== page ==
“Washington has a notoriously short attention span,” he said. “The reason the federal government is shut down is because President Obama and his allies continue to protect a failed law that is hurting the country. Their reckless behavior should not breathe life into misguided dreams for a grand bargain, which everyone understands is Washington-speak for undermining the sequester, increasing taxes and accumulating debt. Congress should ensure not another dime of taxpayer money is spent on Obamacare.”
Needham was far from alone in his assessment among conservatives. Jenny Beth Martin, national coordinator for Tea Party Patriots, said “it is the president’s failed healthcare law that needs to be dealt with in Congress.”
“Not once did Mr. Ryan mention the program that is hurting hard-working Americans,” she said. “We must remember the reason we are fighting and remain united in our opposition to Obamacare. To quote President Lincoln, ‘A house divided against itself cannot stand.’ This stalemate will end when Democrats in the Senate agree to do their duty and negotiate.”
Amanda Carpenter, the senior communications advisor to Sen. Ted Cruz (R-Texas), who is leading the fight in the upper chamber to kill Obamacare, tweeted, “There is one big word missing from this op-ed. It’s (sic) starts with an O and ends with BAMACARE.”
Appearing as a guest on a nationally syndicated radio program hosted by former Education Secretary Bill Bennett, Ryan said he didn’t specifically cite Obamacare in his WSJ op-ed because he views it as a part of his call for entitlement reform.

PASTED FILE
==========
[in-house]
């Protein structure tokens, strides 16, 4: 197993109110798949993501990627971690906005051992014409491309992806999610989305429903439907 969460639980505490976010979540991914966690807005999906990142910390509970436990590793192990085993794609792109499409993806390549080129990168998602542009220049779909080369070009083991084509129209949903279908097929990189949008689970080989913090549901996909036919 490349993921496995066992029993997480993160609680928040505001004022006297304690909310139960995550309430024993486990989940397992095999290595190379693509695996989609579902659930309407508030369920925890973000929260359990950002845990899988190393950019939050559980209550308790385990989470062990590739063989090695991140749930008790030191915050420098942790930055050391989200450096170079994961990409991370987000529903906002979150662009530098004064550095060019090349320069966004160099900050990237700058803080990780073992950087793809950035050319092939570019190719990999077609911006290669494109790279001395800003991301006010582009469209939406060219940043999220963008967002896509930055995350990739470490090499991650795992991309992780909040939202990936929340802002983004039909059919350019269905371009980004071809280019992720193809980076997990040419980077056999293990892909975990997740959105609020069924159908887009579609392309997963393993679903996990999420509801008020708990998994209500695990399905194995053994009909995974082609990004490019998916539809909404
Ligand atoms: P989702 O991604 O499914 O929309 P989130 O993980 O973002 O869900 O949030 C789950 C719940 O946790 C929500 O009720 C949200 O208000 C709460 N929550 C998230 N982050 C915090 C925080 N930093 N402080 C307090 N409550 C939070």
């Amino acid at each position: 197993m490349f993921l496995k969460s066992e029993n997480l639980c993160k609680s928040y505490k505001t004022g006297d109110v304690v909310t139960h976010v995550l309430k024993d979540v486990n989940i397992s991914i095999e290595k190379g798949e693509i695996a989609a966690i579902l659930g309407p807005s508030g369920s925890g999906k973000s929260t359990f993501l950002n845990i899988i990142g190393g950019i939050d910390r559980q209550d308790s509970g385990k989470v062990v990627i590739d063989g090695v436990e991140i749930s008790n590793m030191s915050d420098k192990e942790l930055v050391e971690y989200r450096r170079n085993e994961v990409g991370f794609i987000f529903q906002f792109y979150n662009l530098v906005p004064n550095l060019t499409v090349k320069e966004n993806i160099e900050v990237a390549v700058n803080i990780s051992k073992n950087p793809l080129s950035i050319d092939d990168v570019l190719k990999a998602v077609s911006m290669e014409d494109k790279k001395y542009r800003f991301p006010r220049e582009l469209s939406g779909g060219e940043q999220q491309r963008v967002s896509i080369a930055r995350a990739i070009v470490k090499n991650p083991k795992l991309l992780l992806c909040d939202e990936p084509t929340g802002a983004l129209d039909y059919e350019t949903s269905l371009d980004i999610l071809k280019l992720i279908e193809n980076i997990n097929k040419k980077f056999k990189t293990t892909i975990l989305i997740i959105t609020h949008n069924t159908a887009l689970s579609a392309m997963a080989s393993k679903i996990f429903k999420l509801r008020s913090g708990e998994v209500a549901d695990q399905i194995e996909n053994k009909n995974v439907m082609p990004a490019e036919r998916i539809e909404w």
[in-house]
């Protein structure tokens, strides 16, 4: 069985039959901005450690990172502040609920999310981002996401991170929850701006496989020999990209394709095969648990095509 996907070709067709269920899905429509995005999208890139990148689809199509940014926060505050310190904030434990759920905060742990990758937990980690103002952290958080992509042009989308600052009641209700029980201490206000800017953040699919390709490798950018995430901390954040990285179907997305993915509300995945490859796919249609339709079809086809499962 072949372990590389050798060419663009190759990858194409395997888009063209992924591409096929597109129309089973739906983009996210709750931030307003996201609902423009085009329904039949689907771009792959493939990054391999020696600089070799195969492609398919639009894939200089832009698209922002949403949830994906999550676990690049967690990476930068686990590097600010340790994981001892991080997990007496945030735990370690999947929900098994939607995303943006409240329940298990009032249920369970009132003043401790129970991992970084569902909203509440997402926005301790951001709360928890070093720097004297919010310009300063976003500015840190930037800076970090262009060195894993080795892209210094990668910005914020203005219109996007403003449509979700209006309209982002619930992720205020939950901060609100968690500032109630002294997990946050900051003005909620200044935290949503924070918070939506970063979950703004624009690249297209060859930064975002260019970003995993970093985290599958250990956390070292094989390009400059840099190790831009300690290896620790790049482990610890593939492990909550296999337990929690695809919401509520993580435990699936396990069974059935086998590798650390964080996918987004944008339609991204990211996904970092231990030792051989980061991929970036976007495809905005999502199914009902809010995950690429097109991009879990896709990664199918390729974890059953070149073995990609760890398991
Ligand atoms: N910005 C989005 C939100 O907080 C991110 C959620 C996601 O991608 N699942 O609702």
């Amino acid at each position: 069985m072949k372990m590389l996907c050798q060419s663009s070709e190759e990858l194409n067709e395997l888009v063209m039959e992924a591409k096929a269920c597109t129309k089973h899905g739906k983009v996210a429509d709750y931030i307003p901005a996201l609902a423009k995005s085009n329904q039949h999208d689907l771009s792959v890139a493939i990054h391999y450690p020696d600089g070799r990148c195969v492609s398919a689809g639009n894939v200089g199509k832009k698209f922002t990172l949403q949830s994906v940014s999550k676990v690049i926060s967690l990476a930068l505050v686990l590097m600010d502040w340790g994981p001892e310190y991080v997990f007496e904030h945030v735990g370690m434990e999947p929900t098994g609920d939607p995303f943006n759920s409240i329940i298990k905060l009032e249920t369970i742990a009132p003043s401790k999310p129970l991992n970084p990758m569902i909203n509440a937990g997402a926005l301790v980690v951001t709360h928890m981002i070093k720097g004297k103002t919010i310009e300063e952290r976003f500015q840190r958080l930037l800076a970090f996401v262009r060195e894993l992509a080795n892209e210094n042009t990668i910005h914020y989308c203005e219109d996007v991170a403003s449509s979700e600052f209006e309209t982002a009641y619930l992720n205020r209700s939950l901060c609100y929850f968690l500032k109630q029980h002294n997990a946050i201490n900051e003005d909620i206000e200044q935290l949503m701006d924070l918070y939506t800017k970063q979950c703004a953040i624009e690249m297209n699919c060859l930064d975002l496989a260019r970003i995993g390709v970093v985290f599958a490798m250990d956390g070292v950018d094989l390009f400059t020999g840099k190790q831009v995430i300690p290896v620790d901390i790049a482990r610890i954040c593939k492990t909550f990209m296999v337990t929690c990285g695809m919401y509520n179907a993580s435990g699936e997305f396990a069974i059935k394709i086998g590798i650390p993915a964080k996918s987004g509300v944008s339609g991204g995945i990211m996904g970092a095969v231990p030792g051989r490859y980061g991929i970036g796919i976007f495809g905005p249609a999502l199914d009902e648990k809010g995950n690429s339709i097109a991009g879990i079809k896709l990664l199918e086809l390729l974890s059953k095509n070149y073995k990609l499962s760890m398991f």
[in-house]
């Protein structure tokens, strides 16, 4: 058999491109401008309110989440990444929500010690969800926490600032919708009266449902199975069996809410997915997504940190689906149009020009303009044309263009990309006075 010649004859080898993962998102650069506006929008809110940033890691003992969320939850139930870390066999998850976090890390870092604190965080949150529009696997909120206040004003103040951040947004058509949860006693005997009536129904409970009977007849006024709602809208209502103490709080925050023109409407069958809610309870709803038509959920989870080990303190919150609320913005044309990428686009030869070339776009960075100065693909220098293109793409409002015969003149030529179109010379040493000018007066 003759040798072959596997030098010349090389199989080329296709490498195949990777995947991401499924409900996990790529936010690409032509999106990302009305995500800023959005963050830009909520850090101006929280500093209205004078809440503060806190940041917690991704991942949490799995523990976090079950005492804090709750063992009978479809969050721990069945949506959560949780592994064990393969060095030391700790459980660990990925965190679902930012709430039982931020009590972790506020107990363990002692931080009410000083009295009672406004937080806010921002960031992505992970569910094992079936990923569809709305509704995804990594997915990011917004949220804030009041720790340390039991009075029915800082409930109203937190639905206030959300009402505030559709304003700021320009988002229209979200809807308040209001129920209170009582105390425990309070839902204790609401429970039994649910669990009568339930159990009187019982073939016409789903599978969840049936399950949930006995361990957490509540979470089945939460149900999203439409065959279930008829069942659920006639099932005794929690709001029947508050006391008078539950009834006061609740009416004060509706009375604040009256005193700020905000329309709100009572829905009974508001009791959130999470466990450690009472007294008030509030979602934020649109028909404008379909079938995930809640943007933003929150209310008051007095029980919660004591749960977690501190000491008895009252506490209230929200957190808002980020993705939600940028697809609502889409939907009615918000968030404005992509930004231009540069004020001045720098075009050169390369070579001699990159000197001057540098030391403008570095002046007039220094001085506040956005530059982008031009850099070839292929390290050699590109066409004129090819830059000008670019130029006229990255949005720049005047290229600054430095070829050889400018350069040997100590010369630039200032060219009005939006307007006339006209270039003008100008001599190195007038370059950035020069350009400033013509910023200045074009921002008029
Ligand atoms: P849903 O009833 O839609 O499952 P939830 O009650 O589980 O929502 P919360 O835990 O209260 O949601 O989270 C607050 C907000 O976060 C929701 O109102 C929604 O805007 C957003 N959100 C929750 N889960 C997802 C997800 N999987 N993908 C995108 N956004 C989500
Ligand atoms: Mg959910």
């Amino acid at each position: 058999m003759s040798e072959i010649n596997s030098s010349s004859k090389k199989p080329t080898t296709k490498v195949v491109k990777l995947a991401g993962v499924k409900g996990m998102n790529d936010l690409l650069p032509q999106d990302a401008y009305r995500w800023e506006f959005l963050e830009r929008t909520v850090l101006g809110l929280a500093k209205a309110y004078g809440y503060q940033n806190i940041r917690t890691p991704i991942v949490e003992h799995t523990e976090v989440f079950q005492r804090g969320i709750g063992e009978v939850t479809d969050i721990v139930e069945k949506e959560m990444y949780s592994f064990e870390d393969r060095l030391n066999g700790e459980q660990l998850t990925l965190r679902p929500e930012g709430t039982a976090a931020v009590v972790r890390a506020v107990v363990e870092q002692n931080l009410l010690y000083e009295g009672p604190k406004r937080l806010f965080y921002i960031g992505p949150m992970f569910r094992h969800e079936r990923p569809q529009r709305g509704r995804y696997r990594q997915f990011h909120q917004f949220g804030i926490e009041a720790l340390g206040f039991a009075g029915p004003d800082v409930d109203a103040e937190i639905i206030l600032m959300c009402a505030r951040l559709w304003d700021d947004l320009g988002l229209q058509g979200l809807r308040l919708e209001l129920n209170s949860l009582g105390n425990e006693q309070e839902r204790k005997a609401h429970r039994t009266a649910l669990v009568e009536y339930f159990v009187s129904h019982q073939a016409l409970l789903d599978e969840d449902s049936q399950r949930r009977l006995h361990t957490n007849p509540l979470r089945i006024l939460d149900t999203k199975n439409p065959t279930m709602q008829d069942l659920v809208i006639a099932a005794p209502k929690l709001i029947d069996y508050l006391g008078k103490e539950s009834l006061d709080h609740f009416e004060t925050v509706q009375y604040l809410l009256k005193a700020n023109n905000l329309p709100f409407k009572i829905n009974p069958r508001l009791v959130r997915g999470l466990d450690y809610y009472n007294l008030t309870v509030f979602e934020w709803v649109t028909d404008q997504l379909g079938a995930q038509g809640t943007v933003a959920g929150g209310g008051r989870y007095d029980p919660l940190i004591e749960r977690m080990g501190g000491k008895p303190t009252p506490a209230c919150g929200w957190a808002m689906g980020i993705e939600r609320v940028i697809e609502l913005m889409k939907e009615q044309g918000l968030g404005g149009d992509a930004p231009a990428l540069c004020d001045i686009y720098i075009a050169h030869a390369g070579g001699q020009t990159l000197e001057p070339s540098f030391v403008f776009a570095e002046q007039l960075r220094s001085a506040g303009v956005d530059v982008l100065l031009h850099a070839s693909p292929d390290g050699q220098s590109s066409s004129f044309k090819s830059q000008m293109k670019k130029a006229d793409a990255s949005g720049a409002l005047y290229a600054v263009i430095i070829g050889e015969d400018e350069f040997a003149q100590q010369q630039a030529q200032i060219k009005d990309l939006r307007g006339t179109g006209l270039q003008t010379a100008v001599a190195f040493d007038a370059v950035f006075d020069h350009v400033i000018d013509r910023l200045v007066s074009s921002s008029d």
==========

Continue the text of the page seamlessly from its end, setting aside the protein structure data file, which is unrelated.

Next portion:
“Obamacare’s an entitlement just like any other entitlement,” Ryan said. “So that, as far as we’re concerned, is in this conversation, Medicare, Medicaid, Obamacare, those are the big drivers of our debt. If you look in the op-ed, I say we have to — ultimately we have to rethink all of our nation’s healthcare laws.”
Regardless, Ryan added that he doubts “within the next two weeks we have a viable strategy for actually repealing Obamacare, every piece of it.”
In the op-ed, Ryan mentioned several areas ripe for bipartisan agreement that could eventually lead to an end to the shutdown and an increase in the nation’s borrowing authority. Wealthy recipients can be required to pay higher premiums for Medicare, a program facing tight financial straits. Medigap plans, he said, could be changed to make them more efficient and reduce costs. Federal workers could be asked to increase their contributions to their retirement plans.
All of these ideas, Ryan noted, have drawn Obama’s support in the past.
The big issue could be tax reform – an issue that often caries a different meaning for Democrats and Republicans, House Ways and Means Committee Chairman Dave Camp (R-Mich.) and Senate Finance Committee Chairman Max Baucus (D-Mont.) have been working together behind the scenes to simplify the U.S. tax code on a revenue neutral basis, including a provision to reduce a business tax considered the world’s highest.
The two lawmakers are aiming to release a package before the end of the year. Obama already has expressed support for lowering the business tax.